This point of confusion is discussed in Brhadaranyaka Upanishad. In the conversation between Yajnavalkya and his wife Maitreyi (2.4.12-14):
स यथा सैन्धवखिल्य उदके प्रास्त उदकमेवानुविलीयेत न हास्योद्ग्रहणायेव स्याद्यतो यतस्त्वाददीत लवणमेवैवं वा अर इदं महद्भूतमनन्तमपारं विज्ञानघन एवैतेभ्यो भूतेभ्यः समुत्थाय तान्येवानुविनश्यति न प्रेत्य संज्ञास्तीत्यरे ब्रवीमीति होवाच याज्ञवल्क्यः । सा होवाच मैत्रेय्यत्रैव मा भगवानमूमुहन्न प्रेत्य संज्ञास्तीति स होवाच याज्ञवल्क्यो न वा अरेऽहं मोहं ब्रवीम्यलं वा अर इदं विज्ञानाय । यत्र हि द्वैतमिव भवति तदितर इतरं जिघ्रति तदितर इतरं पश्यति तदितर इतरं शृणोति तदितर इतरमभिवदति तदितर इतरं मनुते तदितर इतरं विजानाति यत्र वा अस्य सर्वमात्मैवाभूत्तत्केन कं जिघ्रेत्तत्केन कं पश्येत्तत्केन कं शृणुयात्तत्केन कमभिवदेत्तत्केन कं मन्वीत तत्केन कं विजानीयात् येनेदं सर्वं विजानाति तं केन विजानीयाद्विज्ञातारमरे केन विजानीयात् ।
Just as a lump of salt when put into water becomes dissolved and cannot be taken out separately, but the water tastes salty throughout. Similarly this Great Existence, which is infinite and unbounded is a lump of consciousness. It arises from these creatures and gets dissolved when the creatures get dissolved (i.e. die). There is no consciousness after death.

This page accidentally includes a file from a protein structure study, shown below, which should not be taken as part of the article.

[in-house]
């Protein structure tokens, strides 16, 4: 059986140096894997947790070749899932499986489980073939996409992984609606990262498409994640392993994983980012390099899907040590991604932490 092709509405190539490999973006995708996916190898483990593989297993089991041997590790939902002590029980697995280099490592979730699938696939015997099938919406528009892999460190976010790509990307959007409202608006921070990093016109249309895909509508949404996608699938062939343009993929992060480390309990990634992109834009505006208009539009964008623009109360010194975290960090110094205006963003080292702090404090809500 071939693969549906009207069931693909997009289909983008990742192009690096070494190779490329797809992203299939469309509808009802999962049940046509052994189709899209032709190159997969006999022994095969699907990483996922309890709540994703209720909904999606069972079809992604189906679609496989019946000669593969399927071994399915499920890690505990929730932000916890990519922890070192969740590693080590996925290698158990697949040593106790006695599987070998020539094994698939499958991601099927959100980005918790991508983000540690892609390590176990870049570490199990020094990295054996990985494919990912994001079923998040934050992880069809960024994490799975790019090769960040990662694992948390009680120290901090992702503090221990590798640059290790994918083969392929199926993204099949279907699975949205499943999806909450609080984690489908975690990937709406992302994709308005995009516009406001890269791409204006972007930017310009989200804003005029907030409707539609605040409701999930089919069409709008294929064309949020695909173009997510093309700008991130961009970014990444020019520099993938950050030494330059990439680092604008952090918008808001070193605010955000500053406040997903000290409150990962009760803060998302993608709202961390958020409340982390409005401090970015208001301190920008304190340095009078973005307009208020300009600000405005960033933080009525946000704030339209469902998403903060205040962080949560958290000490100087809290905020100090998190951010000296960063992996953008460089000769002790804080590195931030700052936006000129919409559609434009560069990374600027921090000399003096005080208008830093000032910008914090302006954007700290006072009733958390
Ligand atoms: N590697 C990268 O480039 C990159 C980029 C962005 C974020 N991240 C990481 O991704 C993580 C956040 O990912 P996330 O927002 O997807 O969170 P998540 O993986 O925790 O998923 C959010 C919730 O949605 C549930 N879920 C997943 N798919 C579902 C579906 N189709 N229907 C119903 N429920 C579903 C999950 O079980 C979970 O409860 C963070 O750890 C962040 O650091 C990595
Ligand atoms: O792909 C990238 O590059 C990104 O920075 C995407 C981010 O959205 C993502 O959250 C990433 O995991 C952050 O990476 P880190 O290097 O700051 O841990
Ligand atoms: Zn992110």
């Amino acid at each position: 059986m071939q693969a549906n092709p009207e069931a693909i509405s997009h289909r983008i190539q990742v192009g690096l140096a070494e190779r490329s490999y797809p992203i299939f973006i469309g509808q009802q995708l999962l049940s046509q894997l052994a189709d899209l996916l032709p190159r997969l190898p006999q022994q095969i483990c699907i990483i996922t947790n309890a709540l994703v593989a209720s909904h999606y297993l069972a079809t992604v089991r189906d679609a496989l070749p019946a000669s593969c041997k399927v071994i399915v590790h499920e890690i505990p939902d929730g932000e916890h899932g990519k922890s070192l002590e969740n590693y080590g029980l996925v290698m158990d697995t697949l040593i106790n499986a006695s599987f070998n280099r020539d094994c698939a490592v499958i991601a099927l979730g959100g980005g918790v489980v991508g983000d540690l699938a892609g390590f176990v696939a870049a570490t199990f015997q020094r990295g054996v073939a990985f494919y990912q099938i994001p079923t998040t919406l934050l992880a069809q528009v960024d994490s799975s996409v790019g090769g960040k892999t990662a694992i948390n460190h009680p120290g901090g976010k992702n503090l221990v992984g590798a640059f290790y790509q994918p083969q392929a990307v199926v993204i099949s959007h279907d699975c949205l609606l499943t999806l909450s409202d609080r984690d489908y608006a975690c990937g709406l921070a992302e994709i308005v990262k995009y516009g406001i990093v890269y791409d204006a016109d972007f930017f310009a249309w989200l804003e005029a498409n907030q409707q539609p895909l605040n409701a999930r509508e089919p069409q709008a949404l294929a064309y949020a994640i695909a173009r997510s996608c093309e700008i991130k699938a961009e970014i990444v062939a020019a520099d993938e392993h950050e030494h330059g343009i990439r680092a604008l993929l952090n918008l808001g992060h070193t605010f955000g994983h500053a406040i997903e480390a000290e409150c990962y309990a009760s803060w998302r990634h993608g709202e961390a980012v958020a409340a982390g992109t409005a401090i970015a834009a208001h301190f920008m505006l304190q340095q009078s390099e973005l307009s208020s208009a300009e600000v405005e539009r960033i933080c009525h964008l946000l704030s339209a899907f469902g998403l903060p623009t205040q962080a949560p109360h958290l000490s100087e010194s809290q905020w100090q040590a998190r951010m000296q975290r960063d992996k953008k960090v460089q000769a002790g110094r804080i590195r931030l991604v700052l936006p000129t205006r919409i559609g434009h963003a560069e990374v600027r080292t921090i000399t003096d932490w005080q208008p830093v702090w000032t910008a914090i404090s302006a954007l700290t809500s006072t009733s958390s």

Here Maitreyi said that she is confused by his statement that there is no consciousness after death.
To which, Yajnavalkya replies that he did not say anything confusing. This Brahman is indeed well-capable of cognition.
Where there is duality, there one smells, sees, hears, speaks with, thinks of, and knows another.
Where everything has become the Brahman or Atman, then whom and by what means should one smell, see, hear, speak with, think of, and know?
So the answer is that absolute consciousness/awareness/knowledge is the ultimate nature of Brahman. But in the "turiya" state, there is nothing but Brahman, so there is no second separate entity for it to know.
However, when the Brahman manifests as a mode in individuals, it can be differentiated by the contrast between the three states of consciousness, and hence recognized and realized.
This same paradox of the ultimate state of Brahman in-and-of-itself (i.e. "turiya") is also expressed in the Rig Veda's Nasadiya Suktam (RV 10.129.7):
यो अस्याध्यक्षः परमे व्योमन्त्सो अङ्ग वेद यदि वा न वेद
The Observer of all this, in the ultimate existence, even He may or may not know
This apparent (but not real) ambiguity is because we are describing both the dual and non-dual experience from the dual frame of reference. In the non-dual frame, there is nothing else to know, so Brahman does not know. But Brahman is knowledge itself.
Here's another perspective on this dichotomy: